New Zealand audiences will get another rare chance to see Star Trek actor William Shatner live on Stage in October.
Here’s my interview with Shatner which appeared on Stuff on October 4, 2015, ahead of his 2015 show Shatner’s World: You Just Live In It:
The wonderful world of William Shatner
“Why is it Shatner’s World?” asks an ebullient William Shatner. “I would have called it your world, but I didn’t know your name then!”
The 84-year-old Star Trek captain arrives in Auckland this week to give a solo performance that he’s fizzing about. “This one man show is as good as it gets for me,” says Shatner as he prepares to perform Shatner’s World: We Just Live In It, at the Aotea Centre in Auckland on October 10. “I have written it, essentially I’ve directed it, and I am touring in it and it is a joy to perform. It’s the combination of my abilities as an actor.”
Shatner, best known for playing Captain James T. Kirk in the original Star Trek television and film series and lawyer Denny Crane in Boston Legal, loves being back on stage following Kirk, Crane and Beyond which he performed in Auckland in 2011.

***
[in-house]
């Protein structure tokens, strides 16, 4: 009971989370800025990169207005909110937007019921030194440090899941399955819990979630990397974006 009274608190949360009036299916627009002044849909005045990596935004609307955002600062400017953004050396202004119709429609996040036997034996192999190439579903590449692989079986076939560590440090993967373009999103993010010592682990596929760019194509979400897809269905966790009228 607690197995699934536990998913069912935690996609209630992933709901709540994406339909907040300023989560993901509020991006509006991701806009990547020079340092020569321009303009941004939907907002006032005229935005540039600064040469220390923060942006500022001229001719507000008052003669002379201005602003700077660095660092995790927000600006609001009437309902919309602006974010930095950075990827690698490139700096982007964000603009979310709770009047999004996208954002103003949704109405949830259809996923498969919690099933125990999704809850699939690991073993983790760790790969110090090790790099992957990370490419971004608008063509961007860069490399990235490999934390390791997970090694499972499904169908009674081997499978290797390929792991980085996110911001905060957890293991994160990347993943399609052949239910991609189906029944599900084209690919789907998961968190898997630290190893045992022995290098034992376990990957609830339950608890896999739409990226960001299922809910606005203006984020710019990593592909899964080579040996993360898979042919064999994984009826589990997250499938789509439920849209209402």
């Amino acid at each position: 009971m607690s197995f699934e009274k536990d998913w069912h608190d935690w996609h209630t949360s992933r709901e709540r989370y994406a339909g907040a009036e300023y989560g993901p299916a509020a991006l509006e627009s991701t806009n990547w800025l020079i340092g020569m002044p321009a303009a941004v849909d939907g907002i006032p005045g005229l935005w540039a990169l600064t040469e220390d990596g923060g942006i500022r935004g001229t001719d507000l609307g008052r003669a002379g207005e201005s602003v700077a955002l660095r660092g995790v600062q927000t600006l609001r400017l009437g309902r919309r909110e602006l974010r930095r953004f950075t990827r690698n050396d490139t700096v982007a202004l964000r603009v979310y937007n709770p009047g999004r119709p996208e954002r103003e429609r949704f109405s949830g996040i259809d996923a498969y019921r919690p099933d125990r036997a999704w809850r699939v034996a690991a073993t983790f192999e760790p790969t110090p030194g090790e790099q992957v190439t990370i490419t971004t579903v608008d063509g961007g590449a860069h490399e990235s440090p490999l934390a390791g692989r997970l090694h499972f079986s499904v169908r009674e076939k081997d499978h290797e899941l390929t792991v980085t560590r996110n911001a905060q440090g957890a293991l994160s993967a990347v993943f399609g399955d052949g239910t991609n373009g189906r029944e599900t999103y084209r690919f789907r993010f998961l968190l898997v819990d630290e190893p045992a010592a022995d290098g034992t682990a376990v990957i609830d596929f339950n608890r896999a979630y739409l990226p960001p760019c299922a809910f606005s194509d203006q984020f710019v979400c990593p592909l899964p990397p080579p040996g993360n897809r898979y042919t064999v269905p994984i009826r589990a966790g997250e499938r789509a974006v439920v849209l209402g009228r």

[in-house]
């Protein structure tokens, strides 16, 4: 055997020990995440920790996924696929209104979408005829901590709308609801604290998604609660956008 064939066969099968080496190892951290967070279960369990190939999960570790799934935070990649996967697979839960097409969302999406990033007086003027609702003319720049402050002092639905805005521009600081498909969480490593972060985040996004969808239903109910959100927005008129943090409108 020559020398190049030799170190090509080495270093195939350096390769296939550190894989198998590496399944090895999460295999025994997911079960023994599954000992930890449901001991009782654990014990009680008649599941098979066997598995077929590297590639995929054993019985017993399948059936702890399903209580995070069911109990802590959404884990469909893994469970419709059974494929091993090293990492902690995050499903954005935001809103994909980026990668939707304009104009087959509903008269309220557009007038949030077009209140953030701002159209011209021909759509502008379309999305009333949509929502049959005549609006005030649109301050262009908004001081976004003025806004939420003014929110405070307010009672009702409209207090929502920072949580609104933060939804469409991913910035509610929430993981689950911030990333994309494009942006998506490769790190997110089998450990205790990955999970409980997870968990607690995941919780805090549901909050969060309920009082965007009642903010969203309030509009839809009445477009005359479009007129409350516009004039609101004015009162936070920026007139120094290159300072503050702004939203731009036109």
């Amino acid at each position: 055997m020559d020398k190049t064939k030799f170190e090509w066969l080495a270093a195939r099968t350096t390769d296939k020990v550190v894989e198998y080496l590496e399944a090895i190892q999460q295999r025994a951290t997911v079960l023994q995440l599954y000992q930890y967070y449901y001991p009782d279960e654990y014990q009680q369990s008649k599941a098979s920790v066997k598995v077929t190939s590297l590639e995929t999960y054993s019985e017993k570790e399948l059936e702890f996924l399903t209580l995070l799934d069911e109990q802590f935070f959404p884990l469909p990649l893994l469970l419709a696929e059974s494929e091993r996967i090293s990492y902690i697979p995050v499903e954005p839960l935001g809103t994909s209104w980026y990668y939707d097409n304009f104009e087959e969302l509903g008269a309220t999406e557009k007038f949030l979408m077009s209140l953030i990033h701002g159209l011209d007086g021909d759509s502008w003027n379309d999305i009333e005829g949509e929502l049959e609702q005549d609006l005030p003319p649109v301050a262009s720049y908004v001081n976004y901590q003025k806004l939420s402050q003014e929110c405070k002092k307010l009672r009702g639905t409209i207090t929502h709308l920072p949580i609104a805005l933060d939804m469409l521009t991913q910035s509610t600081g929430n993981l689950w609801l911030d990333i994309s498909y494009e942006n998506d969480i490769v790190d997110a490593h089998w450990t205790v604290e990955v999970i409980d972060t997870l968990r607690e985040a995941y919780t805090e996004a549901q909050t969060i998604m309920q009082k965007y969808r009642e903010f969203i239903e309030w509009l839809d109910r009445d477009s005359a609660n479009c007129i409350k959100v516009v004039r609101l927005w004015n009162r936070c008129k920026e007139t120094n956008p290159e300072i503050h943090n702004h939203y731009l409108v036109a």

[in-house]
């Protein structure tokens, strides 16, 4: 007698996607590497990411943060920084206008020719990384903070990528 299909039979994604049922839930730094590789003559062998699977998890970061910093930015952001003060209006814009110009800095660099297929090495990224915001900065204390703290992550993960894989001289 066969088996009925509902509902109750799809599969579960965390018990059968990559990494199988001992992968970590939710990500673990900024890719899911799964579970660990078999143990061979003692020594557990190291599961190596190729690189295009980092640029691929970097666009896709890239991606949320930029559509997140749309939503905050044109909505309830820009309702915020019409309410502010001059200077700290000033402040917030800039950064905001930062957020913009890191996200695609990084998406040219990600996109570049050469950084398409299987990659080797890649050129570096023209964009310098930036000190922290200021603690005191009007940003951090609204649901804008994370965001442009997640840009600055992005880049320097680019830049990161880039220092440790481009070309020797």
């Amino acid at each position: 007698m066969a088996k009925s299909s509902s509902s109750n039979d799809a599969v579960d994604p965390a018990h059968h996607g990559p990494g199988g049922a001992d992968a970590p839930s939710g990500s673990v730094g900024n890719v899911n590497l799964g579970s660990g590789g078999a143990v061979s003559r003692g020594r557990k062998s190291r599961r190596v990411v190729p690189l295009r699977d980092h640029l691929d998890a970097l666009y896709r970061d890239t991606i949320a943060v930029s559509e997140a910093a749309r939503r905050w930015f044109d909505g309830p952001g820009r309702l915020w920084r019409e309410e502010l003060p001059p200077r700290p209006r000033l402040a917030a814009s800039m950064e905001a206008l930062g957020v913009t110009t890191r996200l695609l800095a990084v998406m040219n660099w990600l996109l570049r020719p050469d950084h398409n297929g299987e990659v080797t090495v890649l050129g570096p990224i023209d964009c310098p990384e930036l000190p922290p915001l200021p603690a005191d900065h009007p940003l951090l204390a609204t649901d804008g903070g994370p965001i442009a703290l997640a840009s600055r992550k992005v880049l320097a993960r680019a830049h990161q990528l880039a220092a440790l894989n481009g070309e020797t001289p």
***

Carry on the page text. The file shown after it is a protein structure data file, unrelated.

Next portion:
“It’s a wonderful evening in the theatre,” he said of his new show. “It’s filled with laughter and tears and the connection between me and the audience is very . . . unusual.
“I talk about love and death as well, I talk about children, I talk about music, I talk about gorillas, I talk about motorcycles, I talk about a variety of subjects, and all of it having to do with the awe of saying yes to the energy of life, the relish of saying yes to the energy of life, and that’s what I’m about.”
Footage of previous performances show a man with the energy of some half his age. What’s his secret?
“Well, I’d like to say it was the purity of my living, but it’s obviously genetic and one of these days I’ll just fall down and won’t get up . . . I’ll delay that for as long as possible.”
In the meantime Shatner is working on a couple of books, one being a tribute to Star Trek co-star Leonard Nimoy who died in February told through the context of Shatner’s 50 year friendship with the Spock actor.
“I’m in the middle of writing it now,” Shatner said.
“You know, when you have a friend, which is not unlike having a partner in life like a wife or husband, and they leave what leaves with them is the validation of those memories that you shared. So if something major happened between the two of you it begins to fade from your memory if you don’t say ‘remember that laugh we had?’ So the memories of the event fade and the event might as well not have happened. That’s how sad it is.”
Shatner confessed to not having seen the remastered versions of his television series, a kind of special edition released in 2009 with updated special effects.
“I haven’t seen that, no. I’ll have to take a look. Are the special effects good?”
Come September next year it’s 50 years since the broadcast of the first episode of Star Trek and the cast of J. J. Abrams rebooted Star Trek films are marking it with a new film called Star Trek Beyond.